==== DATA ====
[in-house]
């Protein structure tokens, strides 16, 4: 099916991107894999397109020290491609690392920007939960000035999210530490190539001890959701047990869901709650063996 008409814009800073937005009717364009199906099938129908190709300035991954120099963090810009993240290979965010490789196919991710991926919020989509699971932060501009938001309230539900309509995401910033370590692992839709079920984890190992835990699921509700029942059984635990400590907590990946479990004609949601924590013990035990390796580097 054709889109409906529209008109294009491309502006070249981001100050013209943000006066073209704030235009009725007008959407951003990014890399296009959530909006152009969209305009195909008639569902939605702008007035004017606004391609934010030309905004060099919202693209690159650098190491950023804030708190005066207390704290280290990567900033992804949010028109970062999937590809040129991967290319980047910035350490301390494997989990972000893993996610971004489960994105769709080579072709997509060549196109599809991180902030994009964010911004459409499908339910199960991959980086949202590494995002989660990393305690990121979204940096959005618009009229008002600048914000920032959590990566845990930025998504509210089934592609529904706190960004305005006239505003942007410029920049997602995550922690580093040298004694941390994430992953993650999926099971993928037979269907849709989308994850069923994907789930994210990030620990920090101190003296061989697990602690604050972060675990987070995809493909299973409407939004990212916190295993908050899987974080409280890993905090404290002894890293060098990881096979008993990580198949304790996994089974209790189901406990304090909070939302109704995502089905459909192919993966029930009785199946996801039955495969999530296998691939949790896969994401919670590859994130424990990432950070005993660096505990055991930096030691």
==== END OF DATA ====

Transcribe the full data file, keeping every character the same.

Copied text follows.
[in-house]
């Protein structure tokens, strides 16, 4: 099916991107894999397109020290491609690392920007939960000035999210530490190539001890959701047990869901709650063996 008409814009800073937005009717364009199906099938129908190709300035991954120099963090810009993240290979965010490789196919991710991926919020989509699971932060501009938001309230539900309509995401910033370590692992839709079920984890190992835990699921509700029942059984635990400590907590990946479990004609949601924590013990035990390796580097 054709889109409906529209008109294009491309502006070249981001100050013209943000006066073209704030235009009725007008959407951003990014890399296009959530909006152009969209305009195909008639569902939605702008007035004017606004391609934010030309905004060099919202693209690159650098190491950023804030708190005066207390704290280290990567900033992804949010028109970062999937590809040129991967290319980047910035350490301390494997989990972000893993996610971004489960994105769709080579072709997509060549196109599809991180902030994009964010911004459409499908339910199960991959980086949202590494995002989660990393305690990121979204940096959005618009009229008002600048914000920032959590990566845990930025998504509210089934592609529904706190960004305005006239505003942007410029920049997602995550922690580093040298004694941390994430992953993650999926099971993928037979269907849709989308994850069923994907789930994210990030620990920090101190003296061989697990602690604050972060675990987070995809493909299973409407939004990212916190295993908050899987974080409280890993905090404290002894890293060098990881096979008993990580198949304790996994089974209790189901406990304090909070939302109704995502089905459909192919993966029930009785199946996801039955495969999530296998691939949790896969994401919670590859994130424990990432950070005993660096505990055991930096030691």